How to Avoid Email Spam Complaints Here's how to stop spam complaints from putting up a roadblock to your communication pipeline.
Opinions expressed by Entrepreneur contributors are their own.
Email traffic has surpassed 300 billion per day and will increase even more by next year, but several industry reports show that up to 17 percent of all emails sent by marketers never make it to the proposed recipient's inbox. They either land in the spam folder or don't get delivered at all.
For businesses like yours, these are lost opportunities that you can't ignore. So, how do you prevent your emails from going to spam? Keeping spam complaints under control is a good place to start.
Why email spam complaints are useful
As a business owner or marketer, you probably see only the downside of email spam complaints. They hurt your email marketing, so getting reported isn't fun. But if you look at the number of spam emails that flood our mailboxes, your perspective may change. In 2021, spam messages accounted for more than 45 percent of email traffic.
Email service providers use several filters to prevent these messages from reaching the inbox. Apart from those filters, they take into account user behavior and feedback. Having the option of reporting spam when a user sees it gives them a better inbox experience.
While the "Mark as spam" button has its clear purpose, issues arise when legitimate emails like yours get reported as junk. More than one report for every 1,000 emails can send all of your messages to spam. Avoiding that isn't hard when you follow some basic rules.
Imagine you get an email from a company you've never heard of. How likely are you to mark that message as spam? Most people do it without hesitation, so if you're thinking of buying or renting an email list, think again. Growing your own list is not just the right way to do email marketing, it's also the only way to succeed.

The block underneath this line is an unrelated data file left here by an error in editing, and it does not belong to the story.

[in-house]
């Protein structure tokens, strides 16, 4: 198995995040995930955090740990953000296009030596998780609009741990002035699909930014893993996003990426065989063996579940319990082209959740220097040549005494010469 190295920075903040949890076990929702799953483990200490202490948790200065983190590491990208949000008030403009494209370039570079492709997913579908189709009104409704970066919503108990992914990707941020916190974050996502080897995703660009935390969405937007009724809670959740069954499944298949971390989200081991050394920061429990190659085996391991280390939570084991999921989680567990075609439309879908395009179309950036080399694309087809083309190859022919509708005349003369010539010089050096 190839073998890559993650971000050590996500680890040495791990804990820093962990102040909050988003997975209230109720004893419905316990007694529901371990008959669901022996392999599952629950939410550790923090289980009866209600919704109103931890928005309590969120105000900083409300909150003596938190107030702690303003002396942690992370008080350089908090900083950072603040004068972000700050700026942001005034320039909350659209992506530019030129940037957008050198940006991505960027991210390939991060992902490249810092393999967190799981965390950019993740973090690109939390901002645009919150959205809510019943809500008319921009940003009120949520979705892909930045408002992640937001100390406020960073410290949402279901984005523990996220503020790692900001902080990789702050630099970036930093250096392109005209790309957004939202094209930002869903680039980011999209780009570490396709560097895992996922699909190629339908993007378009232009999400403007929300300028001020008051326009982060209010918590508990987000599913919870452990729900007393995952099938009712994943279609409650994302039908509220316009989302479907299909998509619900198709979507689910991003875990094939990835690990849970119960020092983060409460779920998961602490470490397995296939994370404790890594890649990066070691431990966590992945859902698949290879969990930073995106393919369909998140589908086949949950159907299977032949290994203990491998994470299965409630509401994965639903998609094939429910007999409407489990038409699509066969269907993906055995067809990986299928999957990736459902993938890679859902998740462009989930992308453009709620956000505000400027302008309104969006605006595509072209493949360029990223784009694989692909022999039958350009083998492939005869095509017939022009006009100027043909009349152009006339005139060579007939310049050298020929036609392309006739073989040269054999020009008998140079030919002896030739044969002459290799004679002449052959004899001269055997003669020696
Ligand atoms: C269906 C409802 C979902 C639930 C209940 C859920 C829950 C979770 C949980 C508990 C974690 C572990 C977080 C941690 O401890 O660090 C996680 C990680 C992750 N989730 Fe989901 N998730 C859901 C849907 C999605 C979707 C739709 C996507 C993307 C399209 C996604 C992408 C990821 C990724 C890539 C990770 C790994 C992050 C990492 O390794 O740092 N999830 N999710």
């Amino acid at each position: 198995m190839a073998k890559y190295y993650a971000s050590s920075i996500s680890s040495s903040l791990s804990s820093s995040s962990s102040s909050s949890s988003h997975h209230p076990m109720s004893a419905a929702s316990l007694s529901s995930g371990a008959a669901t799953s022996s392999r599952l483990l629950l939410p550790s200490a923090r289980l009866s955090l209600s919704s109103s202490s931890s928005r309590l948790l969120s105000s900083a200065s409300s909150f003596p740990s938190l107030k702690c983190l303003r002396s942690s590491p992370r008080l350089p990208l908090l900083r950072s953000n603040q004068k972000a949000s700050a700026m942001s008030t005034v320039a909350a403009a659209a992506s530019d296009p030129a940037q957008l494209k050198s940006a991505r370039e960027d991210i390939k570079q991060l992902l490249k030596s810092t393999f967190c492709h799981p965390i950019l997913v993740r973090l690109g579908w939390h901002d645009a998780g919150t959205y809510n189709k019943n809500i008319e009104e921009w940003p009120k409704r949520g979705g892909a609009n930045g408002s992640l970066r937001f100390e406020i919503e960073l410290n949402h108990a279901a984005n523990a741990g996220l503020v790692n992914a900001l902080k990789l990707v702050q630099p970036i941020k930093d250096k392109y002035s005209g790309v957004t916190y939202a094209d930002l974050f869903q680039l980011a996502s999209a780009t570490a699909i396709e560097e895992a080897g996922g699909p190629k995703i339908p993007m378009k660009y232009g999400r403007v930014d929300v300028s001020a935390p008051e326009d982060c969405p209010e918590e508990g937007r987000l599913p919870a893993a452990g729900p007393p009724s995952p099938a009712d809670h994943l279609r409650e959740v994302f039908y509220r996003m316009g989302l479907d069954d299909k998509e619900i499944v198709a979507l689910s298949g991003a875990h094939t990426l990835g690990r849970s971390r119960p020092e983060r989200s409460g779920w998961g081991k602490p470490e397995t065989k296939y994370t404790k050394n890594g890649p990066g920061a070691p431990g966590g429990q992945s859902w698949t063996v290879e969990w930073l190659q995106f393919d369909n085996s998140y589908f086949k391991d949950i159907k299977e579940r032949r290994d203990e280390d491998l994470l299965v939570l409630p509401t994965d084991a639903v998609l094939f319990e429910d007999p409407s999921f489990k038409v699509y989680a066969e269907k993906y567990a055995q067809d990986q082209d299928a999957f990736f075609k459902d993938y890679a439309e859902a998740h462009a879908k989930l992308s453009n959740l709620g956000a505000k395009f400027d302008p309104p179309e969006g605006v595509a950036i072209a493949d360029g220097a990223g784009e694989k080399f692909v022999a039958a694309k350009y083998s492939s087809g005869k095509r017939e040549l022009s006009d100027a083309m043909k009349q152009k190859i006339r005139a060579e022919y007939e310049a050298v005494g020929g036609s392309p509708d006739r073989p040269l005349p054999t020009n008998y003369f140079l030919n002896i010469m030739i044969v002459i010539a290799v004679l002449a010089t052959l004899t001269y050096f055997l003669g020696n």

Email marketing rules can be quite lax even for those who grow their own email lists. Many think that adding a person they know to their list of contacts is harmless. One rule you should stick to is emailing only subscribers who've expressed clear consent to hear from you. Even your best friends should go through the subscription process, not just your customers.
Make sure you're wanted
Double opt-in is a process that ensures that every person who subscribes to your emails wants to receive them. As soon as they sign up, a subscriber gets an email with a link they must click to confirm their consent. Using double opt-in prevents bad actors from adding random email addresses to your list.
If someone complains about your email, remove that person from your list right away. Certain email providers automatically weed out these contacts. If yours doesn't, make sure to check your campaign reports and archive complainers manually.
Additionally, savvy marketers know that data doesn't stay fresh forever. Verifying your contacts once a quarter helps you to avoid bounces and other deliverability issues. If you haven't emailed a list of contacts in more than six months, cleaning it is mandatory. This will also help you to assess the correct email address for a recipient who may have changed companies or personal addresses and has been missing that much-wanted communication from you.
Be clear and consistent
You can even get spam complaints from people who willingly signed up for your emails and went through the double opt-in process. The biggest reason that happens is a lack of familiarity with your brand. To stay top of mind, email your list consistently. Find an ideal schedule and stick to it long-term. It's also the most effective way to build engagement.
If you still get spam reports, your content could be to blame. Make sure you use your brand name in your "From" field, so your subscribers know immediately who the email is from. Also, stick to the type of content people signed up for. If you're planning a rebranding, see that your visuals remain in line with your core branding elements. And don't be cagey, hoping to "sneak past" filters! Clarity builds engagement, brand loyalty, and higher sales.